2005 Nuclear Non-Proliferation Treaty Review Conference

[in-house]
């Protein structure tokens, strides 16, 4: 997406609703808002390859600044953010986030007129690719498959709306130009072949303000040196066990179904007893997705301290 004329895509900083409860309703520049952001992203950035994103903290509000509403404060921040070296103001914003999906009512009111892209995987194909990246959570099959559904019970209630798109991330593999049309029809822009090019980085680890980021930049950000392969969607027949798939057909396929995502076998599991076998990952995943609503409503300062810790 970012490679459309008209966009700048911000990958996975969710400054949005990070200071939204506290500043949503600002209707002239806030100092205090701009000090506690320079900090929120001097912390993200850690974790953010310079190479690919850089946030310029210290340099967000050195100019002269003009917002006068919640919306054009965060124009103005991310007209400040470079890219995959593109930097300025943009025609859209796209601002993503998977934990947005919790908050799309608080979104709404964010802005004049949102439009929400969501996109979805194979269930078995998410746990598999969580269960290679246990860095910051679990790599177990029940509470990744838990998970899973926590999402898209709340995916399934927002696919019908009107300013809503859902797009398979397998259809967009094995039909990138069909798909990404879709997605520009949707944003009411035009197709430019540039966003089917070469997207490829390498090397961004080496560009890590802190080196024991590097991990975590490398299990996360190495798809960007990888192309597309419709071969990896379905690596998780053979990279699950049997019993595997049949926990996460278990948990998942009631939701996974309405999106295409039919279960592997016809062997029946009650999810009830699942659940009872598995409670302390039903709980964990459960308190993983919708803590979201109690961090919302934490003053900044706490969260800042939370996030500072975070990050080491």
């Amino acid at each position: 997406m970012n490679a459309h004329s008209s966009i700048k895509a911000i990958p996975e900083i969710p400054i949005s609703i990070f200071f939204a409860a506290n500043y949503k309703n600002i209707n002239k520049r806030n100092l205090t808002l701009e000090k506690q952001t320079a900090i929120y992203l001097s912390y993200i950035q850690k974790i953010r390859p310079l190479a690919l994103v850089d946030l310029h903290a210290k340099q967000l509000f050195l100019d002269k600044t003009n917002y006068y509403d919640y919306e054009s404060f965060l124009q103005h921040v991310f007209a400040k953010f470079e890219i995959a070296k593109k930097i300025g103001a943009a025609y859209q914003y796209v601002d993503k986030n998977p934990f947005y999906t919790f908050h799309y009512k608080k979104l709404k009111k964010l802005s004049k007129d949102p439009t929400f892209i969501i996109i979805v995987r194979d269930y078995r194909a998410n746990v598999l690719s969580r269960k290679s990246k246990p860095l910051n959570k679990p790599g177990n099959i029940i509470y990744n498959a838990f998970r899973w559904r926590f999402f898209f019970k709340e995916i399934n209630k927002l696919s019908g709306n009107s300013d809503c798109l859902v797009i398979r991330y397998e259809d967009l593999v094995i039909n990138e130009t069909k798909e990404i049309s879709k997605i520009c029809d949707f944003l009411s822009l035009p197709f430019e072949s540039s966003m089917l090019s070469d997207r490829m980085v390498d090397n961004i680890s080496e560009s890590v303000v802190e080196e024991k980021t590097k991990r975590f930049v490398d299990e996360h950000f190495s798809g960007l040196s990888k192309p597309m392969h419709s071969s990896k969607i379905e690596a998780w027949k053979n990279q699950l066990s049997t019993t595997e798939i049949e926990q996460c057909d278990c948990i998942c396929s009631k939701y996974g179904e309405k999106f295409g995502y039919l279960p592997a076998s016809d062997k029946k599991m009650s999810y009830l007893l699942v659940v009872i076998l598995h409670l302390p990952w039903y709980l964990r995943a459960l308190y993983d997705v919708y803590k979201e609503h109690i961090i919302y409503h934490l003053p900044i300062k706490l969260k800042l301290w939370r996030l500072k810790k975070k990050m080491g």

Sixty years after the atomic bombs dropped on Hiroshima and Nagasaki either killed or maimed half a million people, military and civilian security experts concur that nuclear weapons are the most significant security issue of our time. This month, representatives of nearly 190 countries signed to the Nuclear Non-Proliferation Treaty are convened at the United Nations in New York. Nuclear powers, including the US, are being pressed to reduce their arsenals while non-powers, such as Iran, are pushing for the right to develop nuclear energy. Are the US and Russia providing leadership toward nuclear disarmament? Is the non-proliferation treaty in trouble? As the firestorm of debate rages at the UN, guest host Diana Nyad speaks with Robert McNamara, Hans Blix, James Woolsey, some of the world's leading authorities on nuclear weapons. Making News: Rumsfeld Testifies as Commission Considers Base Closures The Secretary of Defense today is taking the first steps toward closure of 150 military installations across the United States. Donald Rumsfeld meets with the nine members of BRAC, the Base Realignment and Closure Commission, to start the analysis of which bases will close and in what order. Vince Crawley, who covers the Pentagon for The Military Times, says the military has been pressing for these closures for a long time. Reporter's Notebook: Newsweek Backtracks on Koran Report Last week, violent protests erupted in Afghanistan, Pakistan and other Muslim countries over a Newsweek report that a US soldier in Guant-namo flushed pages of the sacred Koran down a toilet. Seventeen civilians died during the demonstrations. Now Newsweek apologizes, saying there were errors in the report. We get perspective on what went wrong from Tim Rutten of the Los Angeles Times and Tom Rosenstiel of the Project for Excellence in Journalism.